I said, ‘I can see. Kill me. I’m not afraid. I have no friends here. Go on.’

They took the necklace. I was too weak to carry it out. They took the necklace and the stick, and on the following morning, I was very, very sick. A group of the women escorted me to the station. I was put on the train, they tried to be nice to me, but I just was ... I was out of this world. I no longer knew what was happening, or what was happening.

DI: And they kept the Necklace of the Mysteries.

CM: Yes, sir.

DI: The necklace of the knowledge.

CM: Yes, sir.

DI: And you’ve never had any idea where it is since then?

CM: No. Because I have not left here since then, sir.

DI: What does that necklace mean to you?

CM: Sir, these necklaces ... are the Bible of the black people. These necklaces are ... we learned from them. Things that you don’t learn in any school to ... to white people.

These necklaces are alive, sir. They were made by women. That is why they consist of copper. Copper is a female metal. That is why they consist of the green stone, jadeite, which was also handled by women.

DI: And it’s very old, isn’t it?

CM: It is, sir. It is.

DI: I think you told me once you thought it was at least a thousand years old.

CM: Yes, sir. Yes, sir. Yes.

DI: And what effect has it had on you? I mean, how has it made you feel, since ... because I know we’ve talked about this many times...

CM: I am broken. You know, Mr. David, my heart is broken, sir. I felt I did a stupid thing, and I should have paid for it with my own life. Imagine taking a thing like this into the hands of drunken swine.

DI: But you didn’t know that, did you?

CM: No. I thought they were royal people. I thought they were good people. I thought they were adult people, Sangomas and Inyangas. But they were young hooligans.

DI: And what... You told me that there was a white person in the background. Are you...

CM: Yes, sir.

DI: What was that about?

CM: I don’t know, Mr. David. But I can draw that white man.

DI: What was he doing? What was he...

CM: He was with them. They appeared to be having some kind of a drinking or whatever thing. But that white man, sir, he ... he wasn’t just a white tote. He ... he had purpose behind him.

And I noticed another thing: it was he who appeared to be crazy about the necklace. He seemed to be freaking out, if you know what I mean.

DI: And he seemed to be orchestrating it, did he?

CM: Yes, sir.

DI: And they, they didn’t seem to like me, for some reason, you were telling me.

CM: Sir?

DI: They didn’t like me, for some reason.

CM: Yes. They asked me, where are you. I say, ‘I don’t know. Angazi. [Zulu for ‘I don't know.’] I don’t know where Mr. David Icke is.’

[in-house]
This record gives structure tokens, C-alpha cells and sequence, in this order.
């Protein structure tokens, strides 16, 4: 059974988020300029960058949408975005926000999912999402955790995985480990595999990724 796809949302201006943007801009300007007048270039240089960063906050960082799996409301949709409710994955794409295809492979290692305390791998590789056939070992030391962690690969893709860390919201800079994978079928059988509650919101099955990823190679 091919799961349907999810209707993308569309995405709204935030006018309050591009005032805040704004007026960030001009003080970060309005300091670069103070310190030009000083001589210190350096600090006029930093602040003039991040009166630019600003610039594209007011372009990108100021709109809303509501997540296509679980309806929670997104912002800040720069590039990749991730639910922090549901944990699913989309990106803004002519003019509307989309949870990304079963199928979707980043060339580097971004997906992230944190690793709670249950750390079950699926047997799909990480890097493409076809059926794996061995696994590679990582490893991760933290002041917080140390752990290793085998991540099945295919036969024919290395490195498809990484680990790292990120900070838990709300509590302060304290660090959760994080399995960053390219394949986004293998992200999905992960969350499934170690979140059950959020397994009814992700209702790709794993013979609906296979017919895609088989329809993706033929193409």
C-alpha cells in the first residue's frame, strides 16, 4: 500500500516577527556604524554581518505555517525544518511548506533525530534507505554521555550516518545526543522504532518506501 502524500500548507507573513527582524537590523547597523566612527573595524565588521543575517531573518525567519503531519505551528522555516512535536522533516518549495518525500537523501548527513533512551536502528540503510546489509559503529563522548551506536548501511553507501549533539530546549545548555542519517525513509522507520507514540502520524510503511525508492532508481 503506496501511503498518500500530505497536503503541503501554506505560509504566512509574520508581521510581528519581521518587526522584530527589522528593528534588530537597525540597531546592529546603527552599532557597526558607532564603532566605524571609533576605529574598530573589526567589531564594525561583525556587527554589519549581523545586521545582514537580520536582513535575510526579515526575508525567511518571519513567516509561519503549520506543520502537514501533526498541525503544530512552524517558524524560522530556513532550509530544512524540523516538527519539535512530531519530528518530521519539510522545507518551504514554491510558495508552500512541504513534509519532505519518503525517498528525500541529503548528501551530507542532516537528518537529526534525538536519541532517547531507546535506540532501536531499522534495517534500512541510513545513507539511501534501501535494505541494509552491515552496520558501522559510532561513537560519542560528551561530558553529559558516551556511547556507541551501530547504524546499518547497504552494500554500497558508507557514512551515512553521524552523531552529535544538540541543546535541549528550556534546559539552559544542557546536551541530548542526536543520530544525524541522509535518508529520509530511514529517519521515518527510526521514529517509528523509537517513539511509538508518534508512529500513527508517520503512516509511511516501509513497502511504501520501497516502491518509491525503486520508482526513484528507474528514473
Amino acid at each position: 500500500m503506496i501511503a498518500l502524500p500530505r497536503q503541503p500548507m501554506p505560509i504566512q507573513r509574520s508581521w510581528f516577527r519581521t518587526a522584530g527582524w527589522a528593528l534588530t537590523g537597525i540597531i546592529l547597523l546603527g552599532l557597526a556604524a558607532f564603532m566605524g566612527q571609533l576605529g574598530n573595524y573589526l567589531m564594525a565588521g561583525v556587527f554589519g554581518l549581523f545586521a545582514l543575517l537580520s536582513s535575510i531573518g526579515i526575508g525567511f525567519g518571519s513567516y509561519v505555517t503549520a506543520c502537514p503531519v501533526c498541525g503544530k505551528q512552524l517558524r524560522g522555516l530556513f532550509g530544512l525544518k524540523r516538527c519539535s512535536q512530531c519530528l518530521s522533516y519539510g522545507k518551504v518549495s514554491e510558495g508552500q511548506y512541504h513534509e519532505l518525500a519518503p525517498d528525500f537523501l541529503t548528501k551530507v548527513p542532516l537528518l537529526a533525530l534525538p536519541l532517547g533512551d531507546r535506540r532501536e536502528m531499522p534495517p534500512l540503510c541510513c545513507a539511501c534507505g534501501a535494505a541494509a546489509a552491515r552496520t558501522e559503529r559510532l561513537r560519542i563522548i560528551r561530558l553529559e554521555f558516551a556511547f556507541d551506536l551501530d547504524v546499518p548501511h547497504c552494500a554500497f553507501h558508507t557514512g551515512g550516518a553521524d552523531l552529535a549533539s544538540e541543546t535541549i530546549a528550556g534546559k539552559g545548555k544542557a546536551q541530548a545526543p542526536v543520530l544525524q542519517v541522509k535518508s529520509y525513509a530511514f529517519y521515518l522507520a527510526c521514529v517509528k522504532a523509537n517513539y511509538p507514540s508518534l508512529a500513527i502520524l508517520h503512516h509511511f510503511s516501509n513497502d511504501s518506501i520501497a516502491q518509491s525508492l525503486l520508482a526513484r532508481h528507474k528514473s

They said, ‘But doesn’t he write to you?’ I said, ‘You can search my post office. I don’t even own a cell phone. I’ve only got a real phone.’

DI: And what was their problem with me, then?

CM: I don’t know, sir. But somehow, the way they were afraid of you. That’s very funny, Mr. David. I asked, ‘Have you ever seen Mr. David Icke?’ They said, ‘No.’ I said, ‘Then why are you shit-scared of him for?’

He didn’t answer me.

DI: I was the ‘White Satan,’ wasn’t I, according to them?

CM: Sir?

DI: The ‘White Satan,’ wasn’t it, they called me?

CM: Yes, you white devil.

DI: The white devil.

CM: Mmh.

DI: Because, I guess, you’re sharing information with me, and it’s only supposed to be for one group of people instead of for the world.

CM: But sir, there’s something that really, really worried me. I only thought about that afterwards.

Mr. David, these people, the black people looked ordinary black people, sick looking. But that white man ... no, sir. Let me ... let me try and work out.

He looked... he was smaller than you, and he looked not quite man-like. You know?

DI: How do you mean?

CM: He looked... what’s the, what is the English word ... he looked like a fairy, Mr. David Icke.

DI: Mm-hm.

CM: He looked not normal [unclear, sounds like ‘jigjig’] real man. He was something between a boy and a man. You know, he had protruding teeth. And when he spoke, he seemed to twist his mouth in a certain way. He was not sexually normal.

I’m not a judge of white people, but there was something very odd about that man.

DI: What would you say now, to the people that have the Necklace of the Mysteries? What would you say to them?

CM: I say, ‘You have stolen something that comes from the old gods. You have taken something that even I have no right to. I was given this thing as a custodian of it. I swore ... you have taken this thing, like thieves in the night. Within a short while, something interesting is going to happen to all of you. I see one of you dead under a blue car. It is you, with the protruding teeth. You, who never spoke, who spoke with a hissing sound on his, on...’ as if his teeth were a bit drunk.

DI: And if they want to avoid that, they bring it back.

CM: They had better bring it back. They had better bring it back. This I swear by my mother’s breasts. The Necklace of the Mysteries belongs to no one. Not even I, who am the keeper of it.

‘Bring it back. You were sent to take it away. You were sent by someone. Who it is, I don’t know, but I will dream about them, and I will know who they are. You called me a sellout, a traitor, who licks the backsides of white men. You are the traitors.’


Written announcement at the end of the video:

If you know ANYTHING about the theft of this priceless, ancient artifact, of inestimable value to the story of Africa and the human race – but very likely now in the hands of white man who are only interested in money... please contact DavidIckeContact@aol.com in full confidence. 


Click here for the YouTube video interview